Diplomatic representation in the US:
chief of mission: Ambassador Ljubica Z. ACEVSKA
chancery: 3050 K Street, NW, Suite 210, Washington, DC 20007
telephone: [1] (202) 337 3063
FAX: [1] (202) 337-3093
consulate(s) general: New York

Diplomatic representation from the US:
chief of mission: Ambassador Michael EINIK
embassy: Bul. Ilindenska bb, 91000 Skopje
mailing address: American Embassy Skopje, Department of State, Washington, DC 20521-7120 (pouch)
telephone: [389] (91) 116-180
FAX: [389] (91) 117-103

Flag description: a rising yellow sun with eight rays extending to the edges of the red field

Economy

Economy - overview: The breakup of Yugoslavia in 1991 deprived Macedonia, then its poorest republic, of key protected markets and large transfer payments from the center. Worker remittances and foreign aid have softened the subsequent volatile recovery period. Continued recovery depends on Macedonia's ability to attract investment, to redevelop trade ties with Greece and Serbia and Montenegro, and to maintain its commitment to economic liberalization. The economy can meet its basic food needs but depends on outside sources for all of its oil and gas and most of its modern machinery and parts. Growth in 1999 was held down by the severe regional economic dislocations caused by the Kosovo conflict.

GDP: purchasing power parity - $7.6 billion (1999 est.)

GDP - real growth rate: 2.5% (1999 est.)

GDP - per capita: purchasing power parity - $3,800 (1999 est.)

GDP - composition by sector:
agriculture: 13%
industry: 32%
services: 55% (1998 est.)

Population below poverty line: NA%

Household income or consumption by percentage share:
lowest 10%: NA%
highest 10%: NA%

Inflation rate (consumer prices): 1% (1999 est.)

Labor force: 673,000 (1995 est.)

Labor force - by occupation: agriculture NA%, industry NA%, services NA%

Unemployment rate: 35% (1999 est.)

Budget:
revenues: $1.06 billion
expenditures: $1 billion, including capital expenditures of $107 million (1996 est.)

Industries: coal, metallic chromium, lead, zinc, ferronickel, textiles, wood products, tobacco

Industrial production growth rate: -2% (1999 est.)

Electricity - production: 6.664 billion kWh (1998)

Electricity - production by source:
fossil fuel: 85.37%
hydro: 14.63%
nuclear: 0%
other: 0% (1998)

Electricity - consumption: 6.198 billion kWh (1998)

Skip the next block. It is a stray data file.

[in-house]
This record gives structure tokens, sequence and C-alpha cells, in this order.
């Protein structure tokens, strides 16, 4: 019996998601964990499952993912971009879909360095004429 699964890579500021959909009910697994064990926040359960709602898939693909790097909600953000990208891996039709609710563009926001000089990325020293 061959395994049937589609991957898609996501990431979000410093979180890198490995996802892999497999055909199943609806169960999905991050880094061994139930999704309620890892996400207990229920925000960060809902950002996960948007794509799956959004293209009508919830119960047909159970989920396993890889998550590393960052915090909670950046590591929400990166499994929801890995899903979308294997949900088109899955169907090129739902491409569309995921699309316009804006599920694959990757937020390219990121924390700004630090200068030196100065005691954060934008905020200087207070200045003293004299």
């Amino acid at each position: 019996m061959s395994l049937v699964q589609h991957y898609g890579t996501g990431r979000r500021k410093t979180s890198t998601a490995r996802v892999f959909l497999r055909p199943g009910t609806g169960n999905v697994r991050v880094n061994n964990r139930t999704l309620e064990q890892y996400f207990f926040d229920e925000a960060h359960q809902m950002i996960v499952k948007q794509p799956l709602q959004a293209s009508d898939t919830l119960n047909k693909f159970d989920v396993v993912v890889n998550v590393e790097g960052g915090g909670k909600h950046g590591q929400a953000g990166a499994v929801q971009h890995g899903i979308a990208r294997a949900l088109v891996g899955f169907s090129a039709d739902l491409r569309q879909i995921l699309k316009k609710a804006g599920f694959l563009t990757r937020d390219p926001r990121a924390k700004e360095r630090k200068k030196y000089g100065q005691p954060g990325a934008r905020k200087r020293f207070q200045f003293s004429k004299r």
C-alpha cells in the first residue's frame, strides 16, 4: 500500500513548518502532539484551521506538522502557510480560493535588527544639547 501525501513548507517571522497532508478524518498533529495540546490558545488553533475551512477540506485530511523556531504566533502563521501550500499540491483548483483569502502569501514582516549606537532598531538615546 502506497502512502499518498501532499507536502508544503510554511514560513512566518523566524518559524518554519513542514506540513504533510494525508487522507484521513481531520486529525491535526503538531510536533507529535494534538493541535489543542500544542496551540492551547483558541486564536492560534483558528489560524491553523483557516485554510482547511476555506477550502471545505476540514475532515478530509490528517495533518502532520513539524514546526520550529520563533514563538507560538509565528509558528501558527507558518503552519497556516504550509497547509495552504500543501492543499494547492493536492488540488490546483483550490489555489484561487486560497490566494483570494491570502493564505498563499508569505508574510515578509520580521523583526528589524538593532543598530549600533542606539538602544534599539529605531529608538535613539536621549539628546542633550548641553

Electricity - exports: 0 kWh (1998)

Electricity - imports: 0 kWh (1998)

Agriculture - products: rice, tobacco, wheat, corn, millet, cotton, sesame, mulberry leaves, citrus, vegetables; beef, pork, poultry, mutton

Exports: $1.2 billion (f.o.b., 1999 est.)

Exports - commodities: food, beverages, tobacco; miscellaneous manufactures, iron and steel

Exports - partners: Germany 21%, Serbia and Montenegro 18%, US 13%, Greece 7%, Italy 6% (1998)

Imports: $1.56 billion (f.o.b., 1999 est.)

Imports - commodities: machinery and equipment, chemicals, fuels; food products

Imports - partners: Germany 13%, Serbia and Montenegro 13%, Slovenia 8%, Ukraine 6%, Italy 6% (1998)

Debt - external: $1.7 billion (1998 est.)

Economic aid - recipient: Taiwan $10.5 million; EU $100 million to be split with Albania (1999)

Currency: 1 Macedonian denar (MKD) = 100 deni

Exchange rates: denars per US$1 - 59.773 (January 2000), 56.902 (1999), 54.462 (1998), 50.004 (1997), 39.981 (1996), 37.882 (1995)

Fiscal year: calendar year

Communications

Telephones - main lines in use: 407,000 (1997)

Telephones - mobile cellular: NA

Telephone system:
domestic: NA
international: NA

Radio broadcast stations: AM 29, FM 20, shortwave 0 (1998)

Radios: 410,000 (1997)

Television broadcast stations: 136 (1997)

Televisions: 510,000 (1997)

Internet Service Providers (ISPs): 6 (1999)

Transportation

Railways:
total: 699 km
standard gauge: 699 km 1.435-m gauge (233 km electrified)
note: a new 56-km line is under construction to the Bulgarian border (1999)

Highways:
total: 8,684 km
paved: 5,540 km (including 133 km of expressways)
unpaved: 3,144 km (1997 est.)

Waterways: none, lake transport only

Pipelines: 10 km

Ports and harbors: none

Airports: 16 (1999 est.)

Airports - with paved runways:
total: 10
2,438 to 3,047 m: 2
under 914 m: 8 (1999 est.)

Airports - with unpaved runways:
total: 6
914 to 1,523 m: 3
under 914 m: 3 (1999 est.)

Military

Military branches: Army, Navy, Air and Air Defense Forces, Police Force

Military manpower - military age: 19 years of age

Military manpower - availability:
males age 15-49: 545,852 (2000 est.)

Military manpower - fit for military service:
males age 15-49: 440,287 (2000 est.)

Military manpower - reaching military age annually:
males: 17,942 (2000 est.)

Military expenditures - dollar figure: $77 million (FY99)

Military expenditures - % of GDP: 2.5% (FY99)

Transnational Issues

Disputes - international: dispute with Greece over its name; the border commission formed by The Former Yugoslav Republic of Macedonia and Serbia and Montenegro in April 1996 to resolve differences in delineation of their mutual border has made no progress so far; Albanians in F.Y.R.O.M. claim discrimination in education, access to public-sector jobs, and representation in government

Illicit drugs: increasing transshipment point for Southwest Asian heroin and hashish; minor transit point for South American cocaine destined for Europe